“Is Your Roof Leaking?” – The Right Time to Look at Culture

by Mona Mitchell
President and CEO

The Heart of the Matter

Here’s the conundrum. When it’s raining, you can’t fix the roof.  When it’s not raining, the roof isn’t leaking and there’s no immediate need to fix it.  In either case, the roof doesn’t get fixed.  It will inevitably leak at the next rainfall. This is the wisdom of Mark Morgan, co-author of ‘Executing Your Strategy’. We couldn’t agree more.

Translating this old-world story to modern-day organizational life looks like this. Businesses get so busy doing they have no time to work on corporate culture. Or, results are so good there’s no apparent need to address culture-based barriers to performance.

The issue with these false conclusions, of course, is that the hole in the roof  (akin to the absence of a high-performance accountability culture) lies as a latent problem.  Once crisis hits anew – and it will – trying to accomplish repair at that instant is like trying to fix an in-flight kite during a storm.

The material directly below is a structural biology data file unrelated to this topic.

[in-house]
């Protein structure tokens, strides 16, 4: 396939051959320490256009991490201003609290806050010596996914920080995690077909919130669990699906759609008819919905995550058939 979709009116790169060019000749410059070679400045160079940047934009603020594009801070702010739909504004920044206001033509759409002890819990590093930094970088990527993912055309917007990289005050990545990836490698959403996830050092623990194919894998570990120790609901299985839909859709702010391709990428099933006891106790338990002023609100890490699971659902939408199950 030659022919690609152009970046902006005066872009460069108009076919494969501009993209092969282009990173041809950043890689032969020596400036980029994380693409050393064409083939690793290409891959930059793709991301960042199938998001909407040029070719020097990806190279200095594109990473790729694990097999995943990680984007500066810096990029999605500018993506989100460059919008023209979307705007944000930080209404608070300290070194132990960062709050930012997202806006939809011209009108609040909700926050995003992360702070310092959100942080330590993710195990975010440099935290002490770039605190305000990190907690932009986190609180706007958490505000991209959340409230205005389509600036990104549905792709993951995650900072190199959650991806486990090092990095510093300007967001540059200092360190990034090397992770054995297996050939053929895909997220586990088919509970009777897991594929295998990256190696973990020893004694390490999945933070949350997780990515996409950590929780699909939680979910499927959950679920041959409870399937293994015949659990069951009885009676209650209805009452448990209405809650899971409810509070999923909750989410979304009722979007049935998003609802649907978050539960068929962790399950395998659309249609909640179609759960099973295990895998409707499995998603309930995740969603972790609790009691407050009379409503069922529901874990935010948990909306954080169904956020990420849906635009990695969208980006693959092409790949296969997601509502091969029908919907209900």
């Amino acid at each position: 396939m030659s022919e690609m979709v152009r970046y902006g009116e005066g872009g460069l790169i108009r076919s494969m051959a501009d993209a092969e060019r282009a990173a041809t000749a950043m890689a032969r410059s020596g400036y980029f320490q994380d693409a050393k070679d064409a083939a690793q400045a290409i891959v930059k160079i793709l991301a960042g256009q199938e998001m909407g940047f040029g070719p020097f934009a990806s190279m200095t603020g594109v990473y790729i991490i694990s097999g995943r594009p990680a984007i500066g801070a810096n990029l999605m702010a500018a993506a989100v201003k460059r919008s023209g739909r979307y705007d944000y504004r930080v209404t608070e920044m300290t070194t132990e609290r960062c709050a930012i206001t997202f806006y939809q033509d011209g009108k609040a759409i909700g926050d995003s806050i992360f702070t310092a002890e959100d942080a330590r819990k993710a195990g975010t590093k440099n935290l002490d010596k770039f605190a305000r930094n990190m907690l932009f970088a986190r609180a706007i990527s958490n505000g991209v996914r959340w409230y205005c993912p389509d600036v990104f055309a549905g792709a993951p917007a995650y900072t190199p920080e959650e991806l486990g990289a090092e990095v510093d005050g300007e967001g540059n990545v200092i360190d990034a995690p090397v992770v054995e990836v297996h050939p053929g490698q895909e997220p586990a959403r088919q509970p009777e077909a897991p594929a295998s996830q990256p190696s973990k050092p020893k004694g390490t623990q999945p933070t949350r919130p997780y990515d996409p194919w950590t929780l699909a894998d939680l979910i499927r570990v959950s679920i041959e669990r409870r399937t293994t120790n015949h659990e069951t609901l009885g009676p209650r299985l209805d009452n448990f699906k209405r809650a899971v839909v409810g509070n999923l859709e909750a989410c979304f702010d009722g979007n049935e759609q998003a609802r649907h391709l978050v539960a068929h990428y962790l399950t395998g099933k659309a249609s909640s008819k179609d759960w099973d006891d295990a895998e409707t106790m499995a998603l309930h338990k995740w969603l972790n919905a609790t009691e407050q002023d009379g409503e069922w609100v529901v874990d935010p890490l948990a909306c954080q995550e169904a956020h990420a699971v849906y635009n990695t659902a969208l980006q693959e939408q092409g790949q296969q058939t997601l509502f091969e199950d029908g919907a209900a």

The Business Case

In the most challenging times, a strong culture can mitigate the morale-lowering effects of cost-cutting and efficiency drives.  In fact, 66% of respondents to a 2010 Randstad survey indicated that trust-building efforts (evidenced within solid cultures) is “extremely important” to long-term success.  In effect, attempts to nurture employees’ engagement and happiness go far toward counter-acting the negative impacts of layoffs, reduced benefits and wages, along with other slumps.